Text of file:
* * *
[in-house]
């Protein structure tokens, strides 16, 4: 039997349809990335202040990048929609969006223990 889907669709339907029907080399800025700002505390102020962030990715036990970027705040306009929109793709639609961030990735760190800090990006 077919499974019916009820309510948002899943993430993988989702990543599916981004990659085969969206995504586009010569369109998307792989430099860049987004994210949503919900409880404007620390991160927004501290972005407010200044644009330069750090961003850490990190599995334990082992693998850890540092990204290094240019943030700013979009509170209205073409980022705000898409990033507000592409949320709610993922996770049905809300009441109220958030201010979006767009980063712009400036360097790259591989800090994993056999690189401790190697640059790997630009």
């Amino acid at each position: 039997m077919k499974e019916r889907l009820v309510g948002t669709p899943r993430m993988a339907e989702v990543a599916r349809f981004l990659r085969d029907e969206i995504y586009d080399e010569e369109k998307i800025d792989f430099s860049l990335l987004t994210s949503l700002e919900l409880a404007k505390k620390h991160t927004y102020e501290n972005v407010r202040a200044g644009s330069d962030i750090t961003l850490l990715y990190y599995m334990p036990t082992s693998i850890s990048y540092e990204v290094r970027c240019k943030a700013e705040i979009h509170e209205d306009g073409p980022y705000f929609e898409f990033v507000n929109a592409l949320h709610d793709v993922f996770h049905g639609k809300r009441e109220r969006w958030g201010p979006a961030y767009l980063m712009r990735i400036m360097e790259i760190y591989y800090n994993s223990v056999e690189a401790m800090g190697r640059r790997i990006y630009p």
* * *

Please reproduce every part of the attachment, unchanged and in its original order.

[in-house]
């Protein structure tokens, strides 16, 4: 039997349809990335202040990048929609969006223990 889907669709339907029907080399800025700002505390102020962030990715036990970027705040306009929109793709639609961030990735760190800090990006 077919499974019916009820309510948002899943993430993988989702990543599916981004990659085969969206995504586009010569369109998307792989430099860049987004994210949503919900409880404007620390991160927004501290972005407010200044644009330069750090961003850490990190599995334990082992693998850890540092990204290094240019943030700013979009509170209205073409980022705000898409990033507000592409949320709610993922996770049905809300009441109220958030201010979006767009980063712009400036360097790259591989800090994993056999690189401790190697640059790997630009």
């Amino acid at each position: 039997m077919k499974e019916r889907l009820v309510g948002t669709p899943r993430m993988a339907e989702v990543a599916r349809f981004l990659r085969d029907e969206i995504y586009d080399e010569e369109k998307i800025d792989f430099s860049l990335l987004t994210s949503l700002e919900l409880a404007k505390k620390h991160t927004y102020e501290n972005v407010r202040a200044g644009s330069d962030i750090t961003l850490l990715y990190y599995m334990p036990t082992s693998i850890s990048y540092e990204v290094r970027c240019k943030a700013e705040i979009h509170e209205d306009g073409p980022y705000f929609e898409f990033v507000n929109a592409l949320h709610d793709v993922f996770h049905g639609k809300r009441e109220r969006w958030g201010p979006a961030y767009l980063m712009r990735i400036m360097e790259i760190y591989y800090n994993s223990v056999e690189a401790m800090g190697r640059r790997i990006y630009p």